As floor slip resistance testing experts with decades of experience, we’re sometimes asked if a floor can be too slip resistant, usually by someone who is trying to sell a flooring that is likely too slippery for a particular application. The answer, put simply, is no. There is no such thing as a floor that’s too slip resistant in almost every case imaginable.
Parking lots and roads across the world are almost always made of an incredibly slip resistant material called asphalt. It has sharp rocks in it, and asphalt has been designed to make it possible for a fully-loaded 18-wheeler truck going 80mph down the highway to be able to stop as quickly as possible before hitting a baby stroller in a crosswalk. Being highly slip resistant is perhaps its most important property.
Pendulum test values (PTV) of asphalt parking lots and roads around the world usually range, on average, from 50 to 75 PTV (this number is sometimes called BPN, for British Pendulum Number, or SRV, for Slip Resistance Value). Through decades of international research with the pendulum slip resistance test device, those numbers mean that almost all parking lots and roads made of asphalt around the globe have very high slip resistance, as they should. We all hate hearing stories of baby strollers being run over in crosswalks!
However, there has yet to be a company created on earth (that we’re aware of) that specializes in polishing parking lots, sidewalks, and roads because too many pedestrians have found them to be too slip resistant. There are no freeway billboards advertising law firms that will “get you what you deserve!” if you’ve tripped on a slip resistant sidewalk while out for an afternoon stroll because the sidewalk was too slip resistant. It just doesn’t happen.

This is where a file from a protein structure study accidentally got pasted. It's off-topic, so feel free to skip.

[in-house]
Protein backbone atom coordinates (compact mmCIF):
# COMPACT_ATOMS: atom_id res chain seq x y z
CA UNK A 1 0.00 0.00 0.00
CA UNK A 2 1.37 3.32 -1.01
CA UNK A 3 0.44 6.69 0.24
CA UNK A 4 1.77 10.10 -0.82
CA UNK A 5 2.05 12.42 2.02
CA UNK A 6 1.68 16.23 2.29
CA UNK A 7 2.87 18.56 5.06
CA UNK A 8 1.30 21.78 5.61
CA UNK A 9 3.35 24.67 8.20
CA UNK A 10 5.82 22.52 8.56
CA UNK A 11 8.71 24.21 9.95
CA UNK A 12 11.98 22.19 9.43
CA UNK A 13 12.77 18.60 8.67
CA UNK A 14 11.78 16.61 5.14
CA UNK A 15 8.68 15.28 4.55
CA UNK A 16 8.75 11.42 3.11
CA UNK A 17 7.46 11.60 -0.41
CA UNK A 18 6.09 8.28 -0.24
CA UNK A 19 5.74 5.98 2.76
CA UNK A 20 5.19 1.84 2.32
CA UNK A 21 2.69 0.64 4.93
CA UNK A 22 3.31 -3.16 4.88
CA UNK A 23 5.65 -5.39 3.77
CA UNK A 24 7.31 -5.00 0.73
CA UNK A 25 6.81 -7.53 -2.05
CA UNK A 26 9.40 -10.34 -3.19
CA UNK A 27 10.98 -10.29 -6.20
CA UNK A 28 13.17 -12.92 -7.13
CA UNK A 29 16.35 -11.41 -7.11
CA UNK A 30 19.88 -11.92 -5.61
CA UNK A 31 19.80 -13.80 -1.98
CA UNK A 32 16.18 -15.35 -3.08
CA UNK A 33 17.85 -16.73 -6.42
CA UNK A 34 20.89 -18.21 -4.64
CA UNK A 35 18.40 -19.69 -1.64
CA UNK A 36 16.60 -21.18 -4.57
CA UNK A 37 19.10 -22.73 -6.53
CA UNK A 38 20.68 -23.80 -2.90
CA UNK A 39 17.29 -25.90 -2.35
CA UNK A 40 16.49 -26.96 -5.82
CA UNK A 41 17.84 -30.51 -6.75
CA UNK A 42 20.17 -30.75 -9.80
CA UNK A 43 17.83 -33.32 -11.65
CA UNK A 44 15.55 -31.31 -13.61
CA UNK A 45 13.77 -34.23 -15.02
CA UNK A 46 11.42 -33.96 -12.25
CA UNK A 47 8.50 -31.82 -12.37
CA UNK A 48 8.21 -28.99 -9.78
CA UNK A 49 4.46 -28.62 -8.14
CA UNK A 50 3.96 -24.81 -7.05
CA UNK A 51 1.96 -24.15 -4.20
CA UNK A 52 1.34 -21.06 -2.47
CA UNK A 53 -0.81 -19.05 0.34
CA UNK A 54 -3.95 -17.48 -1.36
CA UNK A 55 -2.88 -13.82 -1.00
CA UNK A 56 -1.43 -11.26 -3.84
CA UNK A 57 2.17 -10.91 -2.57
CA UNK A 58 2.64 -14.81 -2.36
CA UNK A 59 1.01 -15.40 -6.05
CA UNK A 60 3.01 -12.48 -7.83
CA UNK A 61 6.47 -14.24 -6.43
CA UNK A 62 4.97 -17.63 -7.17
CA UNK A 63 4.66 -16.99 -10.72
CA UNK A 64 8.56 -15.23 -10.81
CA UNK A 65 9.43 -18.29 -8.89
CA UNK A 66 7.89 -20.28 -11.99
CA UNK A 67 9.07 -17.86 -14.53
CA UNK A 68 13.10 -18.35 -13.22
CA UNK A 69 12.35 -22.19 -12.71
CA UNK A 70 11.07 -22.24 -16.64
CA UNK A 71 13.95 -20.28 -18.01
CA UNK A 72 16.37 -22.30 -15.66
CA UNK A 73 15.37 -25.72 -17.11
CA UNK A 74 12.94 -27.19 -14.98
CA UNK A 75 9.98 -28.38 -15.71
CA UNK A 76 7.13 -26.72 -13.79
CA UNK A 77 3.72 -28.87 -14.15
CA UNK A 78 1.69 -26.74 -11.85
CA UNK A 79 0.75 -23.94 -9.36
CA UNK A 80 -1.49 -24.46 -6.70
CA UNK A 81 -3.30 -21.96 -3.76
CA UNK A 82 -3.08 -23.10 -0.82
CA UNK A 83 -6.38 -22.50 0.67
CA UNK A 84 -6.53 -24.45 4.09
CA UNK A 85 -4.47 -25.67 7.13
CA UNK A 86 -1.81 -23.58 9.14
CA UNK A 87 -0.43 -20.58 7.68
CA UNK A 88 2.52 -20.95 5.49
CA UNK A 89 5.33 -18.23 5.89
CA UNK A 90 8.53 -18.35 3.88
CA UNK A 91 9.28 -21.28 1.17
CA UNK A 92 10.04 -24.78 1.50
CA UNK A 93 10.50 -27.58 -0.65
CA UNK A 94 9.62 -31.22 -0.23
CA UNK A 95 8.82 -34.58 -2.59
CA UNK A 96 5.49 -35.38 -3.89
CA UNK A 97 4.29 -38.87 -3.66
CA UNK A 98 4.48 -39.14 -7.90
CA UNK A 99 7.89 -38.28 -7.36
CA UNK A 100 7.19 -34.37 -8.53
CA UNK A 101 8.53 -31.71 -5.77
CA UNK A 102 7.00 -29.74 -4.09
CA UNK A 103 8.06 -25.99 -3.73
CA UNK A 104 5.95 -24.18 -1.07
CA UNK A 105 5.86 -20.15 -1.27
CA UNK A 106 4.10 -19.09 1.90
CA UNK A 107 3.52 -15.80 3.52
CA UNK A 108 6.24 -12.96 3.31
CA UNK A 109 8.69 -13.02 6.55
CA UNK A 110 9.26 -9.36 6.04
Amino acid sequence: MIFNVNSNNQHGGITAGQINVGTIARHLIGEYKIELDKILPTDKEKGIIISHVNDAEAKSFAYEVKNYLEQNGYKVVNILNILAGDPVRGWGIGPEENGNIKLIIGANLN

Trip accidents do occur, to be sure, but they almost entirely involve some sort of obvious change in elevation of the floor, or an obstruction, such as when a tree root lifts a section of sidewalk up over many years, leaving a lip of concrete protruding a few inches above the rest of the level sidewalk, which the pedestrian must recognize and navigate over. Folded up floor mats can be a trip hazard, and so can uneven stairs that have not been built properly, without each stair having the same height.
Sometimes people can trip over parking blocks in parking lots, sometimes known as wheelstops, that are seemingly hidden in between cars, as people are focusing more on their phone than the parking lot they are traversing across to get to the stores or market.
Slippery floors are certainly an epidemic in the USA, and slip and fall lawyers, emergency room doctors, the Centers for Disease Control (CDC), and many types of surgeons are all well aware of that fact.
Tripping almost always involves some sort of obstruction, not a flooring that has high slip resistance. So is there such a thing as a flooring that is too slip resistant? Not really. Not in the vast majority of situations. No.
Highly slip resistant floors such as asphalt and concrete sidewalks are often hard to get spotlessly and hygienically clean, however. You would not want to put rough asphalt in an operating room, for instance. This is an example of an area that you want to be able to get spotlessly clean.
And you want to keep floors that are easy to clean dry, because they are more often than not slippery when wet. Asphalt (parking lots and roads) and broomed concrete (sidewalks) inherently have lots of pores and texture within the surface that can store dirt, and that dirt can be hard to remove. So smoother, less gritty floors can be easier to clean and do serve a purpose in certain very specific situations, but that’s not to say that highly slip resistant floors can be a problem for pedestrians walking on them. Quite the opposite! Slip resistant floors are safe for pedestrians. Floors that are slippery when wet pose the problems, and they’re what make the personal injury law business in the USA a gold rush!
Highly slip resistant flooring covers the vast majority of the floors that the average human being walks on from day to day as they traverse parking lots, sidewalks, and roads, while jogging, shopping for essentials, heading to work or a meal out, checking the mail box, and taking the dogs for a walk. There is no epidemic of highly slip resistant floors in America, but as any slip and fall lawyer will tell you, there is no lack of slippery floors installed each and every day across the country. That’s where the epidemic lies.
Slippery floors that cause catastrophic and life-changing injuries can be tested for slip resistance and there are slippery floor solutions. Floors should be tested for slip resistance before they’re installed to assure the architect or specifier isn’t installing a problem. That’s why there’s a need for reliable floor slip resistance testing companies. But there’s no need for “parking lot polishing companies”. Of that we can likely rest assured.